The Best of Linda Ronstadt: The Capitol Years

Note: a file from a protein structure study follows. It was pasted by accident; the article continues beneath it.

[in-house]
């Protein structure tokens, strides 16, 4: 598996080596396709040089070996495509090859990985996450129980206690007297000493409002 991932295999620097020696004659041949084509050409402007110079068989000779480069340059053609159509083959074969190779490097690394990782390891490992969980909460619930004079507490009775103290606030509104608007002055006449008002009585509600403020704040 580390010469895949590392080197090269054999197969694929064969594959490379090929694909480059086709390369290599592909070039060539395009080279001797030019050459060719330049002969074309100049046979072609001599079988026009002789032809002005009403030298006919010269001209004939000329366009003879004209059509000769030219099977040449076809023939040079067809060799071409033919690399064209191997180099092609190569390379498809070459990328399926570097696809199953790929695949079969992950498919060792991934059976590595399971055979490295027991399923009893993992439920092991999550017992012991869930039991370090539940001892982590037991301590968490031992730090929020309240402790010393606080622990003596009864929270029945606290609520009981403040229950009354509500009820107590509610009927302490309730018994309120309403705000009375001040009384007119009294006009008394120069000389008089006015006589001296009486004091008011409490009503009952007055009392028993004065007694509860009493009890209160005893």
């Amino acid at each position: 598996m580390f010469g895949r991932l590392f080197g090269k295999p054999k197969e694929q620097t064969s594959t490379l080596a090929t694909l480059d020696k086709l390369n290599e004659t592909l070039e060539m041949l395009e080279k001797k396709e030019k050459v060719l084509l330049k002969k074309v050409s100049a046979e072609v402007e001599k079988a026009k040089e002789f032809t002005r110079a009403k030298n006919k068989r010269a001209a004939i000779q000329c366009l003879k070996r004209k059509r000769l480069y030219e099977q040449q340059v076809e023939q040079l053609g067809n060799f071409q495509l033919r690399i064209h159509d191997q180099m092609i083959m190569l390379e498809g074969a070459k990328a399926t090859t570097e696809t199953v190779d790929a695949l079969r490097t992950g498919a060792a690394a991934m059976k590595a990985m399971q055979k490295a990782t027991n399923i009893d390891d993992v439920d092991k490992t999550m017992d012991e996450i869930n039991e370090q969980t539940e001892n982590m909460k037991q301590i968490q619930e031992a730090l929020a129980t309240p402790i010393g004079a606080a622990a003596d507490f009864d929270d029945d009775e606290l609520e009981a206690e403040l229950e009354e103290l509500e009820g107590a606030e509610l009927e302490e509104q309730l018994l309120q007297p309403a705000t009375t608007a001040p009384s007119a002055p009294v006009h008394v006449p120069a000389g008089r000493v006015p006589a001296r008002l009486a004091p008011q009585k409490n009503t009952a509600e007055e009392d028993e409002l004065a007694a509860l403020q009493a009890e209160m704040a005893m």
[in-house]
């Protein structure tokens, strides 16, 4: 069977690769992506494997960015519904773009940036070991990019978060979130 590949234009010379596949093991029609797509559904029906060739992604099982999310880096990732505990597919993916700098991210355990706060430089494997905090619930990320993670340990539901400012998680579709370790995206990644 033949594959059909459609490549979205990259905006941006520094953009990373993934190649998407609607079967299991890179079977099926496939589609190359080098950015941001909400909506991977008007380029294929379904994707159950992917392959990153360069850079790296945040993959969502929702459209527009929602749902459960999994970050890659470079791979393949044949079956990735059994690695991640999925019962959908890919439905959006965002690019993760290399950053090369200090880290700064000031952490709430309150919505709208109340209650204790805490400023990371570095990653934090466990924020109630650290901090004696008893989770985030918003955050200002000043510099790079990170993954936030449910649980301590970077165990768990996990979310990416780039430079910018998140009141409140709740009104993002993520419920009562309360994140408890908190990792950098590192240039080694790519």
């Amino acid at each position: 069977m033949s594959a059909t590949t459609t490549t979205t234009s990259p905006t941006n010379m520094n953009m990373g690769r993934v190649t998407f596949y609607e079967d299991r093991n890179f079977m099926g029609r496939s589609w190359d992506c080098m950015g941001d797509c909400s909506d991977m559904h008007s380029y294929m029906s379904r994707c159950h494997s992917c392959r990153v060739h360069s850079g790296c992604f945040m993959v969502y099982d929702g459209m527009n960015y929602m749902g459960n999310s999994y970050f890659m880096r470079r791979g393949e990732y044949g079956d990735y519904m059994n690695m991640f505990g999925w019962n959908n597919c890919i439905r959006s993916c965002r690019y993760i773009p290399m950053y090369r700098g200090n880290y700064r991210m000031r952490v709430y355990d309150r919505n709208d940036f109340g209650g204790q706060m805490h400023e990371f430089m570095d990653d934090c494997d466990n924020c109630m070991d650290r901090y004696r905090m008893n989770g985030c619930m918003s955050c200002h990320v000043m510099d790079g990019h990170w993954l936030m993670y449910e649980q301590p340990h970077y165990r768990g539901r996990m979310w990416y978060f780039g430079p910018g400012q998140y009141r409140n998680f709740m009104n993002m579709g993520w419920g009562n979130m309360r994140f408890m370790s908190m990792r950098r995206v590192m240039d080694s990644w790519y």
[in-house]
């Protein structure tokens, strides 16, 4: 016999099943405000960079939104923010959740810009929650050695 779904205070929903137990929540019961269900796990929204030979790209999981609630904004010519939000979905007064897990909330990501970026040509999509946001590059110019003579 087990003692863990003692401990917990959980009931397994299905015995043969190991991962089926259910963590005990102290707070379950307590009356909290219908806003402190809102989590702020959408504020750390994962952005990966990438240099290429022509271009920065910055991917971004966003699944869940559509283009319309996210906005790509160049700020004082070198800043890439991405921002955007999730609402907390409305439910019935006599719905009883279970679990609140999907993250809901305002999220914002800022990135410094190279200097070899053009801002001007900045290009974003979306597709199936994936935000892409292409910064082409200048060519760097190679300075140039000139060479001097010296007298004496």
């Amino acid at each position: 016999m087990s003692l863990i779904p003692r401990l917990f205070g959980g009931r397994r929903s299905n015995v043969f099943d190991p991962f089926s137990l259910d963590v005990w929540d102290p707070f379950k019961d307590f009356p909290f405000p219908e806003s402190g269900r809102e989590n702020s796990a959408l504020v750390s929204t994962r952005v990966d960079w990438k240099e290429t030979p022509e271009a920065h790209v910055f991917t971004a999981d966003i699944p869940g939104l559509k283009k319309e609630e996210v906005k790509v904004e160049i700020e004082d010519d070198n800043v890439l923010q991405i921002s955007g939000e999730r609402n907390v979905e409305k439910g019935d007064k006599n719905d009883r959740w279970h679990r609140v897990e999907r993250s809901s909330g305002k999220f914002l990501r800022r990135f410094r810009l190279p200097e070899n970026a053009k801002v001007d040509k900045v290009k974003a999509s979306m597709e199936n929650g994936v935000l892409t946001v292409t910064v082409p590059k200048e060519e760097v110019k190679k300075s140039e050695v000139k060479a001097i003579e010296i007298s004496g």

The title of Capitol's 2006 collection The Best of Linda Ronstadt: The Capitol Years is a little misleading: this isn't a mere single-disc overview of hits; this double-disc set is a virtual complete recorded works of Ronstadt's stint at Capitol between 1969-1974, encompassing the entirety of four albums -- her 1969 solo debut, Hand Sown..Home Grown, its 1970 sequel, Silk Purse, 1972's self-titled third album, and its 1974 follow-up, Heart Like a Wheel, which brought her stardom -- plus five bonus tracks, two of them capturing her live at The Troubadour. Apart from Heart Like a Wheel, these LPs for Capitol were not hits, due partially to the fact that Ronstadt was still finding her footing as a record-maker during this time. It wasn't until her eponymous third album that everything began to click, thanks to her finally finding a sympathetic backing band (who would become Eagles not long after this record was cut), and then producer Peter Asher came in for Heart Like a Wheel and helped her find a slick, streamlined variation of her soft country-rock. And while it's true that her first two albums sometimes find her stumbling as she tries to blend country, pop, and folk while working with session musicians (some less-charitable listeners might find such period flair as fuzz-toned steel guitar as a detriment, too, although there's a certain undeniable charm to these dated sounds), they have aged remarkably well, warts and all, because they showcase a singer with excellent taste and restless ambition. Ronstadt was never a songwriter, but she had a terrific ear for good songs, choosing them primarily from the plethora of great singer/songwriters who cluttered the landscape in the late '60s and early '70s -- not just Bob Dylan, Neil Young, Jackson Browne, and Randy Newman, but Fred Neil, Mickey Newbury, Paul Siebel, Gene Clark, Bernie Leadon, Livingston Taylor, Eric Andersen, John D. Loudermilk, Wayne Raney, and Lowell George, among others. Her interpretations, while not idiosyncratic, were energetic and impassioned, an appealing blend of laid-back Californian country-rock, folky songs, and pop attitude that was enjoyable even when it wasn't always entirely successful. Yet, in retrospect, especially in the context of this generous collection, the awkwardness of her first two albums no longer seems so pronounced. In fact, Hand Sown...Home Grown and Silk Purse look like flawed minor gems, while Linda Ronstadt and Heart Like a Wheel still stand as high-water marks of '70s Californian soft rock. And this double-disc set, boasting fine remastering and liner notes (which remain good even if there are no details about the bonus tracks and Lowell George is credited as "George Lowell"), is the definitive portrait of Ronstadt at her creative peak, when she was a vital part of Los Angeles' thriving music scene of the early '70s.